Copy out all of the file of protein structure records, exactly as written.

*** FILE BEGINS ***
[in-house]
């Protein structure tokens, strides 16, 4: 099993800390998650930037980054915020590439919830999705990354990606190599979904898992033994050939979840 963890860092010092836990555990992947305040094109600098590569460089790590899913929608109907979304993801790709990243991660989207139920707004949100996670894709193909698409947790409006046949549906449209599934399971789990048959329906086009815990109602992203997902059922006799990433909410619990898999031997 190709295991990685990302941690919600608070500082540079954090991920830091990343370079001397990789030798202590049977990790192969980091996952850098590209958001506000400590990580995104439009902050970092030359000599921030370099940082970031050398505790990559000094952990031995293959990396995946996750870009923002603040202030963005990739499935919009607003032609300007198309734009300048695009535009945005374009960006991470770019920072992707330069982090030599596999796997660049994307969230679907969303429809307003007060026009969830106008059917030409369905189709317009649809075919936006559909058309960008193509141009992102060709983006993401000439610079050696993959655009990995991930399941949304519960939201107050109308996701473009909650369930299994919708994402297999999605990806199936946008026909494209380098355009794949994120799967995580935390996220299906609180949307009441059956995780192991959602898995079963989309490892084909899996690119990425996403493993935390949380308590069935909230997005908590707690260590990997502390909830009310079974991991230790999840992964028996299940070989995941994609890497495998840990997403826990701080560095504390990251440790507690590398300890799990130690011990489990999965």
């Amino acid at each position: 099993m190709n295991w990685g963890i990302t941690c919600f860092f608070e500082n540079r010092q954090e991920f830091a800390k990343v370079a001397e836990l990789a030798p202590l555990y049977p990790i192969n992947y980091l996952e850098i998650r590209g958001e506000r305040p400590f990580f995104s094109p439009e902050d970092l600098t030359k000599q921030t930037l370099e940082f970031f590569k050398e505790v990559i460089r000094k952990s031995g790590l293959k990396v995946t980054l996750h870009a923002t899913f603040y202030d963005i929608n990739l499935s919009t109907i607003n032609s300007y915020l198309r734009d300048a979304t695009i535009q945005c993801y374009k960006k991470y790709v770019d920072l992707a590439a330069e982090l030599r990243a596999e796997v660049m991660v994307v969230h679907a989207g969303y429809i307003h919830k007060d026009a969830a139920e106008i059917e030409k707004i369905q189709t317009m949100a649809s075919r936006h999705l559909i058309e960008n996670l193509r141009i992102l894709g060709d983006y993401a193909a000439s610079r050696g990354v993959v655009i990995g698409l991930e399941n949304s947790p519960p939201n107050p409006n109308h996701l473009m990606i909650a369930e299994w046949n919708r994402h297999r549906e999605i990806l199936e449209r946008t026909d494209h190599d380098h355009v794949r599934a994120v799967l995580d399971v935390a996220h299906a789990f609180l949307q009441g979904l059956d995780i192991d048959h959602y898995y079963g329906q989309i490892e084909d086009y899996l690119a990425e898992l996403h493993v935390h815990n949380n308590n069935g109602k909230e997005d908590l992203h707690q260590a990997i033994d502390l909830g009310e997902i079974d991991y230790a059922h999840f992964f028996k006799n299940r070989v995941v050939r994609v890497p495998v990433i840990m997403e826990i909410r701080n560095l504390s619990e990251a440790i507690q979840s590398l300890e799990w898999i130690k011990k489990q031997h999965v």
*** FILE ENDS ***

[in-house]
């Protein structure tokens, strides 16, 4: 099993800390998650930037980054915020590439919830999705990354990606190599979904898992033994050939979840 963890860092010092836990555990992947305040094109600098590569460089790590899913929608109907979304993801790709990243991660989207139920707004949100996670894709193909698409947790409006046949549906449209599934399971789990048959329906086009815990109602992203997902059922006799990433909410619990898999031997 190709295991990685990302941690919600608070500082540079954090991920830091990343370079001397990789030798202590049977990790192969980091996952850098590209958001506000400590990580995104439009902050970092030359000599921030370099940082970031050398505790990559000094952990031995293959990396995946996750870009923002603040202030963005990739499935919009607003032609300007198309734009300048695009535009945005374009960006991470770019920072992707330069982090030599596999796997660049994307969230679907969303429809307003007060026009969830106008059917030409369905189709317009649809075919936006559909058309960008193509141009992102060709983006993401000439610079050696993959655009990995991930399941949304519960939201107050109308996701473009909650369930299994919708994402297999999605990806199936946008026909494209380098355009794949994120799967995580935390996220299906609180949307009441059956995780192991959602898995079963989309490892084909899996690119990425996403493993935390949380308590069935909230997005908590707690260590990997502390909830009310079974991991230790999840992964028996299940070989995941994609890497495998840990997403826990701080560095504390990251440790507690590398300890799990130690011990489990999965």
């Amino acid at each position: 099993m190709n295991w990685g963890i990302t941690c919600f860092f608070e500082n540079r010092q954090e991920f830091a800390k990343v370079a001397e836990l990789a030798p202590l555990y049977p990790i192969n992947y980091l996952e850098i998650r590209g958001e506000r305040p400590f990580f995104s094109p439009e902050d970092l600098t030359k000599q921030t930037l370099e940082f970031f590569k050398e505790v990559i460089r000094k952990s031995g790590l293959k990396v995946t980054l996750h870009a923002t899913f603040y202030d963005i929608n990739l499935s919009t109907i607003n032609s300007y915020l198309r734009d300048a979304t695009i535009q945005c993801y374009k960006k991470y790709v770019d920072l992707a590439a330069e982090l030599r990243a596999e796997v660049m991660v994307v969230h679907a989207g969303y429809i307003h919830k007060d026009a969830a139920e106008i059917e030409k707004i369905q189709t317009m949100a649809s075919r936006h999705l559909i058309e960008n996670l193509r141009i992102l894709g060709d983006y993401a193909a000439s610079r050696g990354v993959v655009i990995g698409l991930e399941n949304s947790p519960p939201n107050p409006n109308h996701l473009m990606i909650a369930e299994w046949n919708r994402h297999r549906e999605i990806l199936e449209r946008t026909d494209h190599d380098h355009v794949r599934a994120v799967l995580d399971v935390a996220h299906a789990f609180l949307q009441g979904l059956d995780i192991d048959h959602y898995y079963g329906q989309i490892e084909d086009y899996l690119a990425e898992l996403h493993v935390h815990n949380n308590n069935g109602k909230e997005d908590l992203h707690q260590a990997i033994d502390l909830g009310e997902i079974d991991y230790a059922h999840f992964f028996k006799n299940r070989v995941v050939r994609v890497p495998v990433i840990m997403e826990i909410r701080n560095l504390s619990e990251a440790i507690q979840s590398l300890e799990w898999i130690k011990k489990q031997h999965v």